CA: How extremists are drowning out local California governments

For much of the past two years in California, extremists have swarmed local board meetings spewing a toxic mix of conspiracy theories and violent rhetoric.

LA: Louisiana on tap to receive nearly B for roads and highways from funding bill

Louisiana Republican U.S. Sen. Bill Cassidy said the state stands to receive $5.8 billion over the next five years for roads, bridges, broadband and other projects, through the $1.2 trillion federal infrastructure bill.

NE: Burned-out Nebraska teachers finding new careers

Nebraska educators said they were overworked, stressed, micromanaged and paid too little for the job. Then the pandemic made their jobs even harder while putting every move under a microscope.

CT: Connecticut legislature wants to take greater control when budget cuts must be made

After nearly a decade of leaning heavily on governors to make some of the toughest cuts in the state budget, the Connecticut General Assembly is looking to tackle more of the hard choices by itself.

MA: Massachusetts Statehouse only one in US still closed to public

The Massachusetts Statehouse appears to be the only state capitol on the continent where the public remains barred from entering. The pandemic-induced closure has now stretched past 600 days, and legislative leaders in charge of the building say they’re juggling how to safely reopen a building where hundreds of people work and roughly 100,000 visit each year.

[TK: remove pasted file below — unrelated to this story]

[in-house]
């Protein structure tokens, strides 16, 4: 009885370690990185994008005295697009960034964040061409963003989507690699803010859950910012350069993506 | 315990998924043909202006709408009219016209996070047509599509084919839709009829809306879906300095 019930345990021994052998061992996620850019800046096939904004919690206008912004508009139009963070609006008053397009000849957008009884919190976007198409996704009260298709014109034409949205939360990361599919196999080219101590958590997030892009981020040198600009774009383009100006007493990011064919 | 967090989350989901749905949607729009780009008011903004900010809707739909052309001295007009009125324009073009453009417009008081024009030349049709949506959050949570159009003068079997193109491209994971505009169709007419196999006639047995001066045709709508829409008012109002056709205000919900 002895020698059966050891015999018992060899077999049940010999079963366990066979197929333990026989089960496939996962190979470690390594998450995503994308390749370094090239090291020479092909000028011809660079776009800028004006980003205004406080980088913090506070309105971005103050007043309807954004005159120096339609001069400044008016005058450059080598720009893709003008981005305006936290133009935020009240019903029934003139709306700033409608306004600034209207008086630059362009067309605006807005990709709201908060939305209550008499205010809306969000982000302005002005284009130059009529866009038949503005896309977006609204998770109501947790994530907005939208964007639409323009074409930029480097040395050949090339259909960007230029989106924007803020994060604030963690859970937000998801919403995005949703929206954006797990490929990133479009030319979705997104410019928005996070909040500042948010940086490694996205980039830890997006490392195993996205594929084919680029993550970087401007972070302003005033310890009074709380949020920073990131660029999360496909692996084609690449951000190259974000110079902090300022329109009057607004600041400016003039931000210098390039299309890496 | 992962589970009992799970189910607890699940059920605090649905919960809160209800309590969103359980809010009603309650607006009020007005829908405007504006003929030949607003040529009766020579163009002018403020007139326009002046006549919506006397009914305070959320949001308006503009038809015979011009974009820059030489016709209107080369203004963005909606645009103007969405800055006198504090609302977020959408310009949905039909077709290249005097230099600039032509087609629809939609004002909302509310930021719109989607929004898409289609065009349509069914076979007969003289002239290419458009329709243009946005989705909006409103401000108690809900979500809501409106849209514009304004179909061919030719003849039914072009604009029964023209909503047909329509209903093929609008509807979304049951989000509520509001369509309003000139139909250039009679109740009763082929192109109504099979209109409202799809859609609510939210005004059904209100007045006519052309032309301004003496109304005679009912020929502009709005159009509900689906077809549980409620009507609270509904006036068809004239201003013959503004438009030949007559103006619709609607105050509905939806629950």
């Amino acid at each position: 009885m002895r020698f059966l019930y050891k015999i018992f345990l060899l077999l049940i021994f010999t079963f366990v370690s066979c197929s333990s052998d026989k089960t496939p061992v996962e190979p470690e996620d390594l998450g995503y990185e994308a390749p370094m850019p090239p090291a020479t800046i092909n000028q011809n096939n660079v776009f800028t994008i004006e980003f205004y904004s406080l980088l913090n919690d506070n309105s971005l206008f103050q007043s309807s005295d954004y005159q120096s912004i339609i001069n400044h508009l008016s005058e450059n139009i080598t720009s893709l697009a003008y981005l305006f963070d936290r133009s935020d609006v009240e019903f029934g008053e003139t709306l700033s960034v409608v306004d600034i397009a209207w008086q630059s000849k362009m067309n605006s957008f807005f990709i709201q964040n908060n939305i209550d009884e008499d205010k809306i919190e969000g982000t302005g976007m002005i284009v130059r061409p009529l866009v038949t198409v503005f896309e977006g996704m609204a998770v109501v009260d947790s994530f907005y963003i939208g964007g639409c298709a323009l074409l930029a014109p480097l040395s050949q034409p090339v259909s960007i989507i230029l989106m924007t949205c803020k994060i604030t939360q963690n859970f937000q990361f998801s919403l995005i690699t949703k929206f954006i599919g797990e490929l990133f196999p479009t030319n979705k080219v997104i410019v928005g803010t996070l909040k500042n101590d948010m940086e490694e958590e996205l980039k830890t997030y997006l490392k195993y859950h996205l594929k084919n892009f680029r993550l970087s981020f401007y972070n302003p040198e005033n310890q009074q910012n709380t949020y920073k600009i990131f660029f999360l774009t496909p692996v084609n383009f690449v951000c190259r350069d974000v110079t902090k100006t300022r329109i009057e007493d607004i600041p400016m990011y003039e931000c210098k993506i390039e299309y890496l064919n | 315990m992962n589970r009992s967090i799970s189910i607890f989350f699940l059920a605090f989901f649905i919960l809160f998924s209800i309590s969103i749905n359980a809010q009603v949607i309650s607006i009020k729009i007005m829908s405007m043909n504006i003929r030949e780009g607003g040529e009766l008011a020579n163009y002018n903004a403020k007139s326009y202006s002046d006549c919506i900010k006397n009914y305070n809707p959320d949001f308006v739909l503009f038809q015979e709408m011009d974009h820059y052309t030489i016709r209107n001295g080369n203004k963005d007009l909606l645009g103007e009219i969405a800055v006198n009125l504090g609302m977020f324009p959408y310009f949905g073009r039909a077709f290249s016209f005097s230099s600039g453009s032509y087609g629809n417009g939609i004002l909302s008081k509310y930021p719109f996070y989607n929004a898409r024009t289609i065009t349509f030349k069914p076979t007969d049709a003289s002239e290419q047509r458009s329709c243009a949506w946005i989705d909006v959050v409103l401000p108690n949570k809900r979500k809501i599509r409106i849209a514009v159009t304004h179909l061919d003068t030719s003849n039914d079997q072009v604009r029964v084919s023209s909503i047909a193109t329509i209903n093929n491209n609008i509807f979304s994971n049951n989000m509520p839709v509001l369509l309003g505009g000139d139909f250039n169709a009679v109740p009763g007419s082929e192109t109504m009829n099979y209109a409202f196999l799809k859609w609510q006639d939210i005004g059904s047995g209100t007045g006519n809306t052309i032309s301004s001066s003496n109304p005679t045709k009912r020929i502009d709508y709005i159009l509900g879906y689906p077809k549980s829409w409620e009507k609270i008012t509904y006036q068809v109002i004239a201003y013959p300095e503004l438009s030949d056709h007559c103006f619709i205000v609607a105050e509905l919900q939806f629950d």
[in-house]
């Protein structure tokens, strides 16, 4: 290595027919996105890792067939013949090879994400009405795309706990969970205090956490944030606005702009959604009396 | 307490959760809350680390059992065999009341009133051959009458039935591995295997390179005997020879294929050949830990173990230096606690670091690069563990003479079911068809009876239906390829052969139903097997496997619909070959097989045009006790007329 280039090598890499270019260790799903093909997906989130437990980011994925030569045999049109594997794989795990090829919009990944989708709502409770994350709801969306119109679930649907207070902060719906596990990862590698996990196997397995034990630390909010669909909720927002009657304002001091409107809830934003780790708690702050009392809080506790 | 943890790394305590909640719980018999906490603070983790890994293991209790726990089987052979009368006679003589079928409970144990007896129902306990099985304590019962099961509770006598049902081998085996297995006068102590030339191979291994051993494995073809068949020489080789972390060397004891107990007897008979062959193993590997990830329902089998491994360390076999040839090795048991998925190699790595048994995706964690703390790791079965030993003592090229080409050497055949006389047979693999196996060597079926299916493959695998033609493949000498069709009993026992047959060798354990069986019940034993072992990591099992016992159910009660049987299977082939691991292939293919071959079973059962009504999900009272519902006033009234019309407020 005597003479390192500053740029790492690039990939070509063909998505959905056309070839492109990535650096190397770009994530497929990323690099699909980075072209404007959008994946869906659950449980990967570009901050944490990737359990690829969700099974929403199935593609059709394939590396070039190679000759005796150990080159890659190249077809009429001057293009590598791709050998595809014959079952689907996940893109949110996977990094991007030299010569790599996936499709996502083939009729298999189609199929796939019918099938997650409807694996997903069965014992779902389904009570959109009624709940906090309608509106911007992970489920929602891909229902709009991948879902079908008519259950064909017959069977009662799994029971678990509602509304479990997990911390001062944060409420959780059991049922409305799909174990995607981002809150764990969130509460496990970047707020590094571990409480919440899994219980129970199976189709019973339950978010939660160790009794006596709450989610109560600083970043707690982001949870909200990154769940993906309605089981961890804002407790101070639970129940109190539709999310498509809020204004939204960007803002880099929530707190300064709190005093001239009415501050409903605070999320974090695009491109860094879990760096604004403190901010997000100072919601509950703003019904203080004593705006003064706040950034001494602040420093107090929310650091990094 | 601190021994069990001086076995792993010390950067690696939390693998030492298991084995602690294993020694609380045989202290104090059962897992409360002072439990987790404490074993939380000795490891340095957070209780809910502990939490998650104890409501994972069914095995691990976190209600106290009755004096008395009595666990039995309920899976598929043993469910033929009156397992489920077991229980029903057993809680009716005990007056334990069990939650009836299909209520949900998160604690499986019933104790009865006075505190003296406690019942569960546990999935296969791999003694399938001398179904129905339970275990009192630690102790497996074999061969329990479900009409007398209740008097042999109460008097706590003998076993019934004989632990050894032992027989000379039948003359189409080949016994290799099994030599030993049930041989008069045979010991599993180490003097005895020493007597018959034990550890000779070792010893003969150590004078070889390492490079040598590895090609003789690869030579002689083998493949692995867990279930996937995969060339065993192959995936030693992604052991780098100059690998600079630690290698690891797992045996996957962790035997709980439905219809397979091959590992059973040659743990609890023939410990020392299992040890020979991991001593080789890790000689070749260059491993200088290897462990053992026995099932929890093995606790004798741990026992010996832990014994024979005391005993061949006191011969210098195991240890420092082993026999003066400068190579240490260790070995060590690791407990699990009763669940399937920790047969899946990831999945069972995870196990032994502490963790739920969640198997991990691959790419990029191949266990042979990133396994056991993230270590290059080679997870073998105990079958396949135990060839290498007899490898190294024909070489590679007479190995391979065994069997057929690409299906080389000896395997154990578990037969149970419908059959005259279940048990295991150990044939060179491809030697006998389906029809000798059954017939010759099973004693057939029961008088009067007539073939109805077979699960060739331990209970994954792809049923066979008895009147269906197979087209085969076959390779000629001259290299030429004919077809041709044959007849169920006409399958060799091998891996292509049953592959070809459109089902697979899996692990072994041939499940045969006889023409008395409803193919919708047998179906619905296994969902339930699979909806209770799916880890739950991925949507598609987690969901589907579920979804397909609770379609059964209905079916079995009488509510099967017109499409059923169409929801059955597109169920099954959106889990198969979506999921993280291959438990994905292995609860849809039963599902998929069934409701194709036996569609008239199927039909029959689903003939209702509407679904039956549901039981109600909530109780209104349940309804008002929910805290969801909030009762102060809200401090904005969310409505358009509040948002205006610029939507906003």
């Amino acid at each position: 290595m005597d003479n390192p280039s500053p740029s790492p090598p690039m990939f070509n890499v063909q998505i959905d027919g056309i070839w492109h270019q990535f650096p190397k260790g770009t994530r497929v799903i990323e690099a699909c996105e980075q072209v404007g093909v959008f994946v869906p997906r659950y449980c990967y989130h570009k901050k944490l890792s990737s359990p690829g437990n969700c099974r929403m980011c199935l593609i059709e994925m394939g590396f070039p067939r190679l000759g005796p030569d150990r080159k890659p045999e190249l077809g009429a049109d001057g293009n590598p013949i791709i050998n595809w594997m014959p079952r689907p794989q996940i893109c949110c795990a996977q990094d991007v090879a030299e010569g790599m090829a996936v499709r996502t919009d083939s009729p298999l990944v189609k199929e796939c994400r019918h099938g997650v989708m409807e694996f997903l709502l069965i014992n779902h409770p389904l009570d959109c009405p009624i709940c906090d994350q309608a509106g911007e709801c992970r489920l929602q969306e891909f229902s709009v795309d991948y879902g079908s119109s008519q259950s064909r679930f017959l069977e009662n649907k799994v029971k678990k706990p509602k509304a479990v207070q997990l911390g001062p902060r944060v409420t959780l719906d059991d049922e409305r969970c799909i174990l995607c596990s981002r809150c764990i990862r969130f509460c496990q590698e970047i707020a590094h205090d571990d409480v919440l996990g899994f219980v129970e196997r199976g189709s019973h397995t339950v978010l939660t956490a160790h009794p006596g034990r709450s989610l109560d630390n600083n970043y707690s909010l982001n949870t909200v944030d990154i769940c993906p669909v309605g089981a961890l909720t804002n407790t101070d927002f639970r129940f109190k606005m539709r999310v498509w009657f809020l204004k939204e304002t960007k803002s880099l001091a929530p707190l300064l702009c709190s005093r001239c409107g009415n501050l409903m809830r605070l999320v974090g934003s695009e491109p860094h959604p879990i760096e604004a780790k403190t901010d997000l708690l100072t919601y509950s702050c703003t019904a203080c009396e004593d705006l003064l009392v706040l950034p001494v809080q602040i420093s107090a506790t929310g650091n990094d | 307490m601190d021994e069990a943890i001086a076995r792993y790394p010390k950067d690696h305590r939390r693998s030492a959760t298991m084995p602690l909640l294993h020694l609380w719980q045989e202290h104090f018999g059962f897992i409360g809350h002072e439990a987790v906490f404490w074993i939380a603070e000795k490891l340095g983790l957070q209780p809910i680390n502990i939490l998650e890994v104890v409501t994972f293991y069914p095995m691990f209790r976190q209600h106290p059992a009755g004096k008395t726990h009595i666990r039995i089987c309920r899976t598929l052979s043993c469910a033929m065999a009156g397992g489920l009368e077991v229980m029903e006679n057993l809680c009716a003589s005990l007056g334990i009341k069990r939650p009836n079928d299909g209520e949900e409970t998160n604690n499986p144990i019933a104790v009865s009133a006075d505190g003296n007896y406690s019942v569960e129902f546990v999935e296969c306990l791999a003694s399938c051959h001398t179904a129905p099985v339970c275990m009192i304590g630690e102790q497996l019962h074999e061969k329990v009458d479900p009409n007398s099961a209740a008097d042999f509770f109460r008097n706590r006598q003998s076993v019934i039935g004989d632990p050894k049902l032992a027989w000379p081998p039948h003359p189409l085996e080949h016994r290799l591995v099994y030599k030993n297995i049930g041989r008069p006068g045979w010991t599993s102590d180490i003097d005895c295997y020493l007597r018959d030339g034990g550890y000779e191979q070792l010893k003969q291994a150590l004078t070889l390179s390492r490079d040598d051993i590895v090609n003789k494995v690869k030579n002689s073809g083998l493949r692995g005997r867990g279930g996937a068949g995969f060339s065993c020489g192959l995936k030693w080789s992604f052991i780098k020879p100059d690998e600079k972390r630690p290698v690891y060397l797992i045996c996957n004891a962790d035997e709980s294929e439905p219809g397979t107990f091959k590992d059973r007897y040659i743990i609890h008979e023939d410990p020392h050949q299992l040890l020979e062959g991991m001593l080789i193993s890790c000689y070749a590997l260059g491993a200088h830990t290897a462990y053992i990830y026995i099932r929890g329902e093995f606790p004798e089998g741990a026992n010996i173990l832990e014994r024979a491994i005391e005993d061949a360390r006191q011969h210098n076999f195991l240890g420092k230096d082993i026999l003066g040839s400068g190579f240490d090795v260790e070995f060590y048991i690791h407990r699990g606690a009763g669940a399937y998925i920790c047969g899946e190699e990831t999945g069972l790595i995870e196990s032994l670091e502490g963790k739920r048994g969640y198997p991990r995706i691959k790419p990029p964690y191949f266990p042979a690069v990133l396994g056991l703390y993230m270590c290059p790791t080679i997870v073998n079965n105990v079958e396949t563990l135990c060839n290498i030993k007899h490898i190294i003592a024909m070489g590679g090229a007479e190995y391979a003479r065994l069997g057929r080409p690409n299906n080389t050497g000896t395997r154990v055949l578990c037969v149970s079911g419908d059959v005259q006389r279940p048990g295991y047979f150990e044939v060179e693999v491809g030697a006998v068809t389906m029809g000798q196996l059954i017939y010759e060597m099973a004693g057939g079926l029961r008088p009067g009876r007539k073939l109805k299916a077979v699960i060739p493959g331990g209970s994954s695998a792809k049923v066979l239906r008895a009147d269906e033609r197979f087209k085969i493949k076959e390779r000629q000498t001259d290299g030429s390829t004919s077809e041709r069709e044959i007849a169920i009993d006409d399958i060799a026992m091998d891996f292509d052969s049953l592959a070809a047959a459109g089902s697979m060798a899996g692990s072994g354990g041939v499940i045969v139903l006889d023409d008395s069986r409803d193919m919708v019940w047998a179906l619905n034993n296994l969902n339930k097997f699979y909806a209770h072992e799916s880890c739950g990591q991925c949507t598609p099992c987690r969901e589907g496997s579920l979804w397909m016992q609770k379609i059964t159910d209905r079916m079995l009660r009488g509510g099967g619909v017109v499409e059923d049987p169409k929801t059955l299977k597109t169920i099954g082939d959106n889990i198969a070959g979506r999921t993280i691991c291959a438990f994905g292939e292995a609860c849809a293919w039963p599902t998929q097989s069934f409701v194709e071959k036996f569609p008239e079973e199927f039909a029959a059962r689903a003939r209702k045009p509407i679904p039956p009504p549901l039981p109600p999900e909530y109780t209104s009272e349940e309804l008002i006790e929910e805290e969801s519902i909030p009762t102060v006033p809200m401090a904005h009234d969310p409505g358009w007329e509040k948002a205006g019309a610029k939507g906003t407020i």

OR: Oregon incomes rise quickly, flummoxing economists

Oregonians’ typical incomes grew more in the last decade than in any other state, and one of the state’s chief economists isn’t sure if there’s a root cause. “That’s one we don’t fully understand,” said Josh Lehner, an analyst with the state’s Office of Economic Analysis.

MD: Maryland’s capital gets its acorn back

The 250-pound gilded acorn that adorned Maryland’s Statehouse in Annapolis for centuries will find a new home in a nearby museum. It is made of cypress wood and covered in copper alloy sheets.

ID: Deaths in Idaho are 20% higher than average

The coronavirus disease is now the top killer of Idahoans of Native American, Asian and Hispanic descent. This year, COVID-19 is poised to be the No. 2 killer of Idahoans in their 20s—after not even breaking into the Top 10 causes of death for that age group last year. Overall, the state has reported about 20% more deaths this year compared with pre-pandemic years.

NY: Rampant cheating suspected in New York’s driver permits program

New York state motor vehicle workers say potentially thousands of individuals may have illicitly obtained driver’s permits since the Department of Motor Vehicles launched a program last year allowing written tests to be taken online, leading to widespread cheating. The pandemic had backlogged the in-office testing.

AK: With new research, Alaska groups aim to turn mariculture into M industry

Alaska has an ambitious goal: to turn its growing mariculture business into a $100 million industry by 2040. It has a long way to go. But federal and state agencies are taking steps toward making products like seaweed and shellfish easier to grow and market.

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Stateline staff
Stateline staff

Stateline’s team of veteran journalists combines original reporting with a roundup of the latest news from sources around the country.